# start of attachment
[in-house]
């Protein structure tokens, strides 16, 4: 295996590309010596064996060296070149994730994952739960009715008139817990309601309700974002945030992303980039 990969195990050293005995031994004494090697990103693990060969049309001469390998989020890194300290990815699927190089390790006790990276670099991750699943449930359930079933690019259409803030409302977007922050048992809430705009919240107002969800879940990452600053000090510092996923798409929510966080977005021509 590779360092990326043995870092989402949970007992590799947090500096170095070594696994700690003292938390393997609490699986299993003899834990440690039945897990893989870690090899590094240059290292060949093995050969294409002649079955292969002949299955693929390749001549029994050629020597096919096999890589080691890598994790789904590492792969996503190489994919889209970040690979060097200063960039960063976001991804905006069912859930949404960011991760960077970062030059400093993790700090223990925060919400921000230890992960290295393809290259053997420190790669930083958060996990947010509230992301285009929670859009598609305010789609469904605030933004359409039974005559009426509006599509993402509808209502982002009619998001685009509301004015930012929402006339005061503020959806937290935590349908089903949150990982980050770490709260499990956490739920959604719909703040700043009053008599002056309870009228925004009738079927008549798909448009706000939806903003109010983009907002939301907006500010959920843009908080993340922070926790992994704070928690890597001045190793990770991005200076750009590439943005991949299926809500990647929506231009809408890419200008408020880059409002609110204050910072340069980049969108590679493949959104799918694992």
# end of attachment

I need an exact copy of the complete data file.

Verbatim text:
[in-house]
């Protein structure tokens, strides 16, 4: 295996590309010596064996060296070149994730994952739960009715008139817990309601309700974002945030992303980039 990969195990050293005995031994004494090697990103693990060969049309001469390998989020890194300290990815699927190089390790006790990276670099991750699943449930359930079933690019259409803030409302977007922050048992809430705009919240107002969800879940990452600053000090510092996923798409929510966080977005021509 590779360092990326043995870092989402949970007992590799947090500096170095070594696994700690003292938390393997609490699986299993003899834990440690039945897990893989870690090899590094240059290292060949093995050969294409002649079955292969002949299955693929390749001549029994050629020597096919096999890589080691890598994790789904590492792969996503190489994919889209970040690979060097200063960039960063976001991804905006069912859930949404960011991760960077970062030059400093993790700090223990925060919400921000230890992960290295393809290259053997420190790669930083958060996990947010509230992301285009929670859009598609305010789609469904605030933004359409039974005559009426509006599509993402509808209502982002009619998001685009509301004015930012929402006339005061503020959806937290935590349908089903949150990982980050770490709260499990956490739920959604719909703040700043009053008599002056309870009228925004009738079927008549798909448009706000939806903003109010983009907002939301907006500010959920843009908080993340922070926790992994704070928690890597001045190793990770991005200076750009590439943005991949299926809500990647929506231009809408890419200008408020880059409002609110204050910072340069980049969108590679493949959104799918694992």